On a Beach Walk: No. 6

I like walking the beach as it is good for the body, mind, and soul – and refreshing on my feet.

I look out across the seemingly endless surface of water with no land in sight other than the sand in the visual periphery where I stand. No wonder the ancient people thought edges were at the end. Edges that sunrises and sunsets reinforce.

To think that this gulf is small compared to the seas – and the oh my of the seas being specks compared to the oceans. The amount of water on our planet is unimaginable – besides, most people don’t realize the bigness of one million – let alone millions, billions, trillions, and beyond.

All that sea water, plus the water of rivers, streams, lakes ponds, puddles, pools, glaciers, ice, and even underground – let alone in the clouds collecting as sponges before releasing the water as rain, snow, sleet, or hail.

All that water that make our home blue – that refreshing blue from space – that pale blue dot in the greater cosmos that is an oasis in the vast desert of space. Yes, this is our home that I walk – a walk where I think as the water refreshes my feet.

On Exploring a View of Home

Our journey from deep space to the Pale Blue Dot means we are getting closer to our home – but we are not there yet. Brian Eno writes ambient music, and his sounds wonderfully support the images of our home planet from the International Space Station. Surrounded by a sea of darkness, our pale blue dot seems like an oasis in a vast desert. Please share your thoughts.

On Exploring a Speck as a Stage

A knowledge of the existence of something we cannot penetrate, our perceptions of the profoundest reason and the most radiant beauty, which only in their most primitive forms are accessible to our minds: it is this knowledge and this emotion that constitute true religiosity.” (Albert Einstein)

Many descriptors are fitting for Carl Sagan, but to me, the post is about his philosophical side. The universe is more than vast, and Earth is a mere speck on that vastness. Yet, it serves as the stage for everything that is human … the good and the bad … the beautiful and the ugly … the simple and the extravagant … and more.

Each time I watch this video, the images and Sagan’s words transported to the land of personal awe. In this video, Sagan (an agnostic) inspires my Christian spirituality by deepening my concept of creation. I started this series is deep space, and we are working our way to home. Enjoy exploring the Pale Blue Dot, and please share your thoughts.

On a Speck

Whenever comparing items, we need references as a perspective. A mouse is small to us, but we are small compared to a blue whale, and the mouse is large compared to one of its cells. Yet, that same whale is small compared to Mt. Everest, which is a meager spot on or planet – but Earth is so small compared to Jupiter.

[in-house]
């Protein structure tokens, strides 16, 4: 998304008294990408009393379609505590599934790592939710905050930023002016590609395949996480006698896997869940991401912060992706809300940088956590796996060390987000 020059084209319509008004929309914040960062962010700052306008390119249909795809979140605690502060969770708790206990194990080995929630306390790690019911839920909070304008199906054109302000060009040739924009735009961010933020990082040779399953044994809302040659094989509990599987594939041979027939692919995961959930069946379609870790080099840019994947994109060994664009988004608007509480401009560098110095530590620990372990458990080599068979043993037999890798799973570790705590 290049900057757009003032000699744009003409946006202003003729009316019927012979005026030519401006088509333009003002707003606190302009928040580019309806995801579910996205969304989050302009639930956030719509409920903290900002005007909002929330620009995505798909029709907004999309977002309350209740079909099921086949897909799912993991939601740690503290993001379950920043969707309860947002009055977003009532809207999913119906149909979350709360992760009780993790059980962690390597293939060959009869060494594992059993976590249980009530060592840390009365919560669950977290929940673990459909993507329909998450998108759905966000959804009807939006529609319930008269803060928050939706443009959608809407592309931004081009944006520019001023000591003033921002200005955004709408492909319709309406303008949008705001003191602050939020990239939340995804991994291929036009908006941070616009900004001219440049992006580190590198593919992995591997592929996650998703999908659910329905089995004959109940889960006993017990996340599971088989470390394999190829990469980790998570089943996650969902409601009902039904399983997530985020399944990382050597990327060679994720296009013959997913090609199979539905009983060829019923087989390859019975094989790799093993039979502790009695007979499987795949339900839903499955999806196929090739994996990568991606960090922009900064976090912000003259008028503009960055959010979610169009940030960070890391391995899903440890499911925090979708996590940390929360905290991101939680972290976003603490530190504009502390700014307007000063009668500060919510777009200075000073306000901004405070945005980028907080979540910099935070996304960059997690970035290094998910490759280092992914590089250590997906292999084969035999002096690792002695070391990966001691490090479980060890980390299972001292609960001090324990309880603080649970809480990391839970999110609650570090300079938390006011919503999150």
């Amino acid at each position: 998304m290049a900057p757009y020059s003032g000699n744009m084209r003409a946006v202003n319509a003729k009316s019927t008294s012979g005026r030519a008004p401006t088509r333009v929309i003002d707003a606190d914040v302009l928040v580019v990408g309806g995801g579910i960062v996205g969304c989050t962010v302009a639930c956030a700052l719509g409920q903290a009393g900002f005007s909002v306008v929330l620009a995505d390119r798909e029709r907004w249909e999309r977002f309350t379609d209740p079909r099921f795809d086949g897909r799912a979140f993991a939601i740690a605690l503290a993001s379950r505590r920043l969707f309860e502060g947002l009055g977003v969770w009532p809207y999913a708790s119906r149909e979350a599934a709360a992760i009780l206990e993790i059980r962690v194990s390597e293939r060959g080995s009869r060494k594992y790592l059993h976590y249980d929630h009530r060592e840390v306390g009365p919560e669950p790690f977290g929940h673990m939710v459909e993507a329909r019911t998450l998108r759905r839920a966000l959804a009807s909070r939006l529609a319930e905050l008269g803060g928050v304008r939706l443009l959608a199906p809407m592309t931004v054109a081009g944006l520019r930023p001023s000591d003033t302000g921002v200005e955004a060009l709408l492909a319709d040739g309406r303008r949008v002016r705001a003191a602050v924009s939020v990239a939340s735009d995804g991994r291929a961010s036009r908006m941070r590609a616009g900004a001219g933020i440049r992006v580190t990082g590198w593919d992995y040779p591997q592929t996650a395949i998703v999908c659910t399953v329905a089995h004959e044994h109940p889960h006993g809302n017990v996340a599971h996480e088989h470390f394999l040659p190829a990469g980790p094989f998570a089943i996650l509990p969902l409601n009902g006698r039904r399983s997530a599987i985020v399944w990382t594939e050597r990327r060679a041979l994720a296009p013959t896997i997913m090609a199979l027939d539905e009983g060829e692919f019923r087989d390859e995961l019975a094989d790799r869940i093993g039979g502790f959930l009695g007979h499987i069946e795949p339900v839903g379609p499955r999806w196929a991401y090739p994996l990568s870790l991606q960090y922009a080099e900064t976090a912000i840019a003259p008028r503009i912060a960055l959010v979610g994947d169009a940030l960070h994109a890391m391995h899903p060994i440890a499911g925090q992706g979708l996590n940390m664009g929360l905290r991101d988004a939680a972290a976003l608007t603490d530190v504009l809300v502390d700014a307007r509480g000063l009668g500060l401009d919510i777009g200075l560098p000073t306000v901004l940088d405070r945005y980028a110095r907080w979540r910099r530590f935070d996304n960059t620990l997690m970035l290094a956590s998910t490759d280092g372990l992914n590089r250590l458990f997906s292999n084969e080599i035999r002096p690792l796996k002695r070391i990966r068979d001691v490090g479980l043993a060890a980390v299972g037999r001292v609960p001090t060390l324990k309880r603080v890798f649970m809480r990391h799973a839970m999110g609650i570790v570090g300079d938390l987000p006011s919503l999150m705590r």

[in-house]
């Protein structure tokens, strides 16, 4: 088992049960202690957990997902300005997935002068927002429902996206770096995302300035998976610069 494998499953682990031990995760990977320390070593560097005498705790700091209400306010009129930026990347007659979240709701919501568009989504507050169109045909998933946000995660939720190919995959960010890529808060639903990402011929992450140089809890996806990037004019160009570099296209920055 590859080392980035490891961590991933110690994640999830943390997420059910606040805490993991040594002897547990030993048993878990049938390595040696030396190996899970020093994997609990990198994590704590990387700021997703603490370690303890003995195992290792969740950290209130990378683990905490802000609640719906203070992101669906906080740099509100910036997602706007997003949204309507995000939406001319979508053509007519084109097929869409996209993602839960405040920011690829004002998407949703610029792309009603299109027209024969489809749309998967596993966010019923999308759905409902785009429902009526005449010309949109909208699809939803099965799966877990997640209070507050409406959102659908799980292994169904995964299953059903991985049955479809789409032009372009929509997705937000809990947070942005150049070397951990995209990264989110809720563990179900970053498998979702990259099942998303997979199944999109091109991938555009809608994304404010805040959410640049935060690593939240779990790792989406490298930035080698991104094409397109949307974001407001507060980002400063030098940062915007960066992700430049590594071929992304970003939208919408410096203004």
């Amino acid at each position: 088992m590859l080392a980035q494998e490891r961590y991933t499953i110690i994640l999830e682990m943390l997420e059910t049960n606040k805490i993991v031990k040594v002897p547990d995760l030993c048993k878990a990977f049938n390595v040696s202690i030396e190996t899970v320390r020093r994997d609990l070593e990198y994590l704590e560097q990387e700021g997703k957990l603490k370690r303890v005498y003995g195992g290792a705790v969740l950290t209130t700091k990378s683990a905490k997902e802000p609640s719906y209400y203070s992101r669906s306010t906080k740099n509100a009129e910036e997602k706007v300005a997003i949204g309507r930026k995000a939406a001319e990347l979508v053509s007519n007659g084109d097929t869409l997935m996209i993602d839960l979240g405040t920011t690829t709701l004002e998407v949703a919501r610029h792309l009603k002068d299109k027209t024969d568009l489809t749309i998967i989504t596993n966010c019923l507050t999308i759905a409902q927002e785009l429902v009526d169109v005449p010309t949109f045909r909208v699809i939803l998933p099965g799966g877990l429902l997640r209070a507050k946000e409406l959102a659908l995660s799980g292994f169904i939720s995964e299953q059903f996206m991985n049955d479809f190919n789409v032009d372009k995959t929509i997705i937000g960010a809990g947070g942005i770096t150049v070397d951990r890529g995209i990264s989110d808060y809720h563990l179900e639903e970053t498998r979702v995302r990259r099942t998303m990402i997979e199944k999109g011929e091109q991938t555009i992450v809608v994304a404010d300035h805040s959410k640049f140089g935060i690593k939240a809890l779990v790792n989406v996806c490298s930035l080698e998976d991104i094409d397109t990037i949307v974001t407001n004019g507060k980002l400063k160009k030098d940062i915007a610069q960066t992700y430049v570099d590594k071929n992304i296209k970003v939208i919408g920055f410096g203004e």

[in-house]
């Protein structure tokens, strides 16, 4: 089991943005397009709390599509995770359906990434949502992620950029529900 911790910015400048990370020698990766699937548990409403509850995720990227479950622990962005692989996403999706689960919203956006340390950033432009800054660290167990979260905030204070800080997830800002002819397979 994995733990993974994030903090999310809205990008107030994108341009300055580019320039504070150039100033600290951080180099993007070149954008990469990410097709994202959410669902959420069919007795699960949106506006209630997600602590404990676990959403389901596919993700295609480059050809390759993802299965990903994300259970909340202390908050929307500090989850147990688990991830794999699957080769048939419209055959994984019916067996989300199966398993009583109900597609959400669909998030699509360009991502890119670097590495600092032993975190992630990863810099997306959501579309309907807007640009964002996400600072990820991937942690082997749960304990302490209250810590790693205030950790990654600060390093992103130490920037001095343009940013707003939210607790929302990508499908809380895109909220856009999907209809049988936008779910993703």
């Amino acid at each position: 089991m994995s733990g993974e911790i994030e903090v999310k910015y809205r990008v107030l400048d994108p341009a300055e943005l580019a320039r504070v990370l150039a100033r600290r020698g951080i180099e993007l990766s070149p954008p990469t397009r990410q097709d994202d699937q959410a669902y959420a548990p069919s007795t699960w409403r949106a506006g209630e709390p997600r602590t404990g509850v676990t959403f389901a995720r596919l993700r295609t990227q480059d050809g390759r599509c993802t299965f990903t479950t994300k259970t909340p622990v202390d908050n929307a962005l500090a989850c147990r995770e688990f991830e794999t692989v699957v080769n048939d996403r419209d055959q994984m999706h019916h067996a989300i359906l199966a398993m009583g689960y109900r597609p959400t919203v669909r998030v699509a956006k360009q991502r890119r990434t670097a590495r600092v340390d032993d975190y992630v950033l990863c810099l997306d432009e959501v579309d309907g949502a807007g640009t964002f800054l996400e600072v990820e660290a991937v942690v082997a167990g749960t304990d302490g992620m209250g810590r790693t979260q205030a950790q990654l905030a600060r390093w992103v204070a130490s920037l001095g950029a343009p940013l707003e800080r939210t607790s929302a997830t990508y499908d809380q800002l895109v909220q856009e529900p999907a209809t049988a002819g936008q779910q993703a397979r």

The pattern can continue to the Sun, our solar system, to the Milky Way, all the way to the universe. Oh, the wonders that creation provides.

Wonder continue as we go in the opposite direction by examining our cells, to cell parts, to the molecule, its atoms, the atomic parts, and even to the smaller quarks.

Each microliter of human blood has approximately 5 million red blood cells (RBC). Considering that 1 liter contains 1 million microliters, and humans have 5 liters of blood, the total number of RBCs in each of us is quite large. Toss in the fact that each RBC contains 250 million molecules of hemoglobin that is responsible for transporting oxygen and carbon dioxide through over 60,000 miles of blood vessels – and this is in each of us.

As social beings, each of us know many people – well, we think we do – but compared to the world population, are interactions are limited to a mere few. Encounters of the cyberkind expand our world, but it is still small.

Each of us have countless daily interactions – some positive, others negative, and most have little effect. Sometimes we know when we affect the life of another, but much of the time, we stand in a clueless abyss. After all, we do not know when the effect of that encounter is transferred to others – perhaps even years later.

Toss in the element of time – all the people who passed before me, and all those who lie ahead of my time. People born, people die. A few become notables, most are commoners. Some are giants to societies. Some are giants in their towns, while others are giants in a family – but many are simply everyday people playing a niche in life. Yes, we all have history and in time, forgotten. Of all these people, only a selected few have recognized names of distinction – and only a few of them will make history books.